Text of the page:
Bengals-Raiders outcome marred by NFL referee hijinx

american football, franco harris, frenchy fuqua, immaculate reception, Jack Tatum, joe burrow, khalid kareem, moehrig, national football league, national football league playoffs, national football league season, NFL, sports, the nfl, tyler boyd

Was this pass dead in the air?

Was this pass dead in the air?
Image: Getty Images

It’s a bit shy of 50 years since the Raiders got knocked out of the playoffs by The Immaculate Reception, a play that wasn’t just dramatic, but controversial.

Did the ball hit the ground? Did it hit Jack Tatum, making it a legal catch for Franco Harris, or did it only hit Frenchy Fuqua, which would have meant an incompletion under the rules at the time? The answers to those questions have been a source of debate for 49 years and one month.

Today, the Raiders are out of the playoffs again, and just as in December of 1972, there’s a controversial touchdown that’s a big part of the reason why.

Joe Burrow’s 10-yard touchdown pass to Tyler Boyd just after the two-minute warning in the first half did have one bit of clarity: the Bengals quarterback clearly was still inbounds when he threw the ball. What’s less clear is what happened while the ball was in the air.

The whistle clearly blew before Boyd caught the ball, and by rule, when there’s a whistle, the play is supposed to be dead. So, yes, the Raiders do have some beef there.

If you pause the video at the time the whistle blew, though, it’s also clear that Raiders safety Tre’von Moehrig was not going to make a play on the ball or do anything to stop Boyd from making the catch. While Moehrig definitely did let up when the whistle sounded, and the NFL’s assertion that Boyd caught the ball before the whistle is plainly wrong, it’s hard to say whether his reaction was to the whistle or to knowing he was beaten by Boyd, who was already into his jump by the time the whistle sounded — the ball already was at the goal line, at least.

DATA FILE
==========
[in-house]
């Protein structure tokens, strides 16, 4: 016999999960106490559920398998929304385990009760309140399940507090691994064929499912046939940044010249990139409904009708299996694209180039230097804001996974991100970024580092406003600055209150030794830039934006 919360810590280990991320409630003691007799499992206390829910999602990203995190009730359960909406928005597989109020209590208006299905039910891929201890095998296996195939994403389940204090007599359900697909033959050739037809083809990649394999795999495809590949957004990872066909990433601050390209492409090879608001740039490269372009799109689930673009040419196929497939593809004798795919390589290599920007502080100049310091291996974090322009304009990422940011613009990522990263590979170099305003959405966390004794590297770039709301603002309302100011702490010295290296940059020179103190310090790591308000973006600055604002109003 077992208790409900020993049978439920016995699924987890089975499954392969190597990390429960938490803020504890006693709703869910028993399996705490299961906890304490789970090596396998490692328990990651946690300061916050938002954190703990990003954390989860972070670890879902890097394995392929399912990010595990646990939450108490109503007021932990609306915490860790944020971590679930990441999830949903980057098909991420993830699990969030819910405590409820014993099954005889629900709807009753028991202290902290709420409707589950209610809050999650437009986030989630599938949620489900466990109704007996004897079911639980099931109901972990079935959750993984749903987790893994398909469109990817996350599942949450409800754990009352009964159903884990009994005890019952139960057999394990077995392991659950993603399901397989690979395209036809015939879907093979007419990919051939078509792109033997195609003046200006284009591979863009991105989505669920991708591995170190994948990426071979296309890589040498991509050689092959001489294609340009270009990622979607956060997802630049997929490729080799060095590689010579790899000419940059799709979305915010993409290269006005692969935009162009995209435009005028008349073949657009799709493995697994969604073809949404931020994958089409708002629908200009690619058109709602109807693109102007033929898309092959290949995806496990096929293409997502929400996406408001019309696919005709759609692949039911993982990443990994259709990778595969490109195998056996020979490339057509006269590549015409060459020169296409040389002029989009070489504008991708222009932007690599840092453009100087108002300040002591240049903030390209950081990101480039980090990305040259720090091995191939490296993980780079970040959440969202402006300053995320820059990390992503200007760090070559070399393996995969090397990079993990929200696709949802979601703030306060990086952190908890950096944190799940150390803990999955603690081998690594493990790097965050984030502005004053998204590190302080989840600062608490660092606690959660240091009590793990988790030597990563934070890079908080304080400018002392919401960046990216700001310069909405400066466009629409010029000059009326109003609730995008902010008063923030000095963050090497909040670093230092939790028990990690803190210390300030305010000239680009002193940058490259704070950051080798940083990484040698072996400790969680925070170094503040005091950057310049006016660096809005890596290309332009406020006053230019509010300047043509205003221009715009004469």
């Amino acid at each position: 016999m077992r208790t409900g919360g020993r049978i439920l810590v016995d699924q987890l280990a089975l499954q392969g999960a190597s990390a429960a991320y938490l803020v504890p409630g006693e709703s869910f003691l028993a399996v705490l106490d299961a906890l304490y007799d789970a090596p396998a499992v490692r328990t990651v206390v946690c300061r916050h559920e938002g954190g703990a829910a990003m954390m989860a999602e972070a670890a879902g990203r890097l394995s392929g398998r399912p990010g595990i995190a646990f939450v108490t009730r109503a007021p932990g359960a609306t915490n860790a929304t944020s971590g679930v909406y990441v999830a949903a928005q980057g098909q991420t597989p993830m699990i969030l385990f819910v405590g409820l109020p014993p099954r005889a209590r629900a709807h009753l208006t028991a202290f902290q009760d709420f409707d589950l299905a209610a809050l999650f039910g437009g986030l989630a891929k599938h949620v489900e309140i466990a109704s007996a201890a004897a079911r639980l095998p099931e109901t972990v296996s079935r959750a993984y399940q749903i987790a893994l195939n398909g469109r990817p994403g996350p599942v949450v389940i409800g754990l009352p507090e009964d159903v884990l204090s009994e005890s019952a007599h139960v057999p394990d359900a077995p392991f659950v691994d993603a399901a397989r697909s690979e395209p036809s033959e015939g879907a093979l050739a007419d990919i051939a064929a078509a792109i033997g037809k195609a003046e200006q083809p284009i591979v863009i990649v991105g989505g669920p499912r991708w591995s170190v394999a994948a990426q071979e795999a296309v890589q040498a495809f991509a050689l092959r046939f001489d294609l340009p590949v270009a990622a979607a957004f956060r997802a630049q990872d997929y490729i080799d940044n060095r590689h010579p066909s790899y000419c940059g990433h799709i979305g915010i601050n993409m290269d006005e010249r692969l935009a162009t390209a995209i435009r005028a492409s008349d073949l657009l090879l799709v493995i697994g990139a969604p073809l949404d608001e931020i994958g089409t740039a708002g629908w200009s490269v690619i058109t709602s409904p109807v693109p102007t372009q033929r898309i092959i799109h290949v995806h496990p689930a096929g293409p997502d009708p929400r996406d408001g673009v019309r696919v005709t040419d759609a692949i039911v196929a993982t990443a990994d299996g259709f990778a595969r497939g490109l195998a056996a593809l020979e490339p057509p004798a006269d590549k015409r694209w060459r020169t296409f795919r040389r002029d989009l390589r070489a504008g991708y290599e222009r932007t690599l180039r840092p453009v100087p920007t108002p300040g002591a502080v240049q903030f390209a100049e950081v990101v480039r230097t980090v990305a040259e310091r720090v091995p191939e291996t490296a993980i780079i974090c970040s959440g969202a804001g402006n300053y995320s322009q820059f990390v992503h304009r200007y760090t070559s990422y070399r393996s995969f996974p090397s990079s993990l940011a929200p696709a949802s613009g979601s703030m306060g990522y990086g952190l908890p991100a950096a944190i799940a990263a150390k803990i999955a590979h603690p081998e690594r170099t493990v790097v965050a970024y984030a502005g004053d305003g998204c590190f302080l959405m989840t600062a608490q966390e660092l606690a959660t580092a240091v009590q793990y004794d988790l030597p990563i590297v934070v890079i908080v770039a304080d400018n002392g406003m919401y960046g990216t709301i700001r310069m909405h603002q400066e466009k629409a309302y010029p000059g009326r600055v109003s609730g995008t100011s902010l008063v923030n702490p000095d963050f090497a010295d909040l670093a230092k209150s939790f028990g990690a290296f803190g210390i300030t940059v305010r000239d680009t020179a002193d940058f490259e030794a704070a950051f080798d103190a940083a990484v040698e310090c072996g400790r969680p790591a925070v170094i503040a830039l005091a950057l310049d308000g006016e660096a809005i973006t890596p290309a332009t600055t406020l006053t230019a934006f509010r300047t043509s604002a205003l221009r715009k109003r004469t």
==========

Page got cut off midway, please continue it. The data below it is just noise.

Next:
Had the officials ruled the play an incompletion and not a touchdown, the Bengals, who went on to snap their 31-year playoff victory drought, would have been incensed, and it would be pretty easy to say that they were the victims of Some Bullshit — not necessarily the wrong call, but a wrong outcome for sure. That play was a touchdown.

The Raiders aren’t wrong to think that the way the play wound up was Some Bullshit, because once that wayward whistle blew, someone was gonna get screwed over by how it wound up. But Las Vegas also benefited from Some Bullshit on the game’s final drive, a roughing-the-passer call against Khalid Kareem that got the Raiders 15 yards closer to a tying touchdown.

When you have first-and-goal at the 9 yard line with 30 seconds left and can’t score a touchdown to tie the game, ending up instead with an interception on fourth down after stupidly clocking the ball on first down, this game won’t get a cute nickname or half a century and counting of debate about whether the 26-19 Cincinnati outcome was right.

The Bengals won, fair and square, and now they’ll try to avoid further replication of the 1972 Steelers, who a week after The Immaculate Reception were so inspired by that magical moment that they lost, 21-17, to the Dolphins.

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